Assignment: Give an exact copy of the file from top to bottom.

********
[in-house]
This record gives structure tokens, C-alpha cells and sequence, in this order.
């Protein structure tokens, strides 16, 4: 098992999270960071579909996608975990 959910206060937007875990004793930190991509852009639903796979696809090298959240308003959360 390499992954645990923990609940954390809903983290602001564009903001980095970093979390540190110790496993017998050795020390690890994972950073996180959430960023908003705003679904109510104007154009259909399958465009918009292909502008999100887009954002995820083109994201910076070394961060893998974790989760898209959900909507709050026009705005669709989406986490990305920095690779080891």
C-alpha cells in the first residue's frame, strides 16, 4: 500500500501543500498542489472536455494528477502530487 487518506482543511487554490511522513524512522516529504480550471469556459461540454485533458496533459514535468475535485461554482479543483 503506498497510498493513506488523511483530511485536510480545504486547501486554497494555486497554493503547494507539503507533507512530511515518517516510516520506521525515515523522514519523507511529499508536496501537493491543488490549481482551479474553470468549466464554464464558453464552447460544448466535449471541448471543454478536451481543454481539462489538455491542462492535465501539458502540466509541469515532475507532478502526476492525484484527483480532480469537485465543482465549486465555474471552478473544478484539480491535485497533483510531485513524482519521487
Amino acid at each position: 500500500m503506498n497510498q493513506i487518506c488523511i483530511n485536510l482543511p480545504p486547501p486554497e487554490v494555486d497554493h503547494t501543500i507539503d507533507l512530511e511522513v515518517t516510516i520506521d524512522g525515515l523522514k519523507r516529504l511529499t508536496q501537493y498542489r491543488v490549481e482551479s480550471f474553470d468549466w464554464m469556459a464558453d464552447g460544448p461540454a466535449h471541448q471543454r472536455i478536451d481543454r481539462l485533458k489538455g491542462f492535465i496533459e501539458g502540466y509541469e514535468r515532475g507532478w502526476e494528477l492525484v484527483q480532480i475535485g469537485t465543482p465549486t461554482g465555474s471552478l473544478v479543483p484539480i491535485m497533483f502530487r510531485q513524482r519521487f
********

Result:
[in-house]
This record gives structure tokens, C-alpha cells and sequence, in this order.
């Protein structure tokens, strides 16, 4: 098992999270960071579909996608975990 959910206060937007875990004793930190991509852009639903796979696809090298959240308003959360 390499992954645990923990609940954390809903983290602001564009903001980095970093979390540190110790496993017998050795020390690890994972950073996180959430960023908003705003679904109510104007154009259909399958465009918009292909502008999100887009954002995820083109994201910076070394961060893998974790989760898209959900909507709050026009705005669709989406986490990305920095690779080891």
C-alpha cells in the first residue's frame, strides 16, 4: 500500500501543500498542489472536455494528477502530487 487518506482543511487554490511522513524512522516529504480550471469556459461540454485533458496533459514535468475535485461554482479543483 503506498497510498493513506488523511483530511485536510480545504486547501486554497494555486497554493503547494507539503507533507512530511515518517516510516520506521525515515523522514519523507511529499508536496501537493491543488490549481482551479474553470468549466464554464464558453464552447460544448466535449471541448471543454478536451481543454481539462489538455491542462492535465501539458502540466509541469515532475507532478502526476492525484484527483480532480469537485465543482465549486465555474471552478473544478484539480491535485497533483510531485513524482519521487
Amino acid at each position: 500500500m503506498n497510498q493513506i487518506c488523511i483530511n485536510l482543511p480545504p486547501p486554497e487554490v494555486d497554493h503547494t501543500i507539503d507533507l512530511e511522513v515518517t516510516i520506521d524512522g525515515l523522514k519523507r516529504l511529499t508536496q501537493y498542489r491543488v490549481e482551479s480550471f474553470d468549466w464554464m469556459a464558453d464552447g460544448p461540454a466535449h471541448q471543454r472536455i478536451d481543454r481539462l485533458k489538455g491542462f492535465i496533459e501539458g502540466y509541469e514535468r515532475g507532478w502526476e494528477l492525484v484527483q480532480i475535485g469537485t465543482p465549486t461554482g465555474s471552478l473544478v479543483p484539480i491535485m497533483f502530487r510531485q513524482r519521487f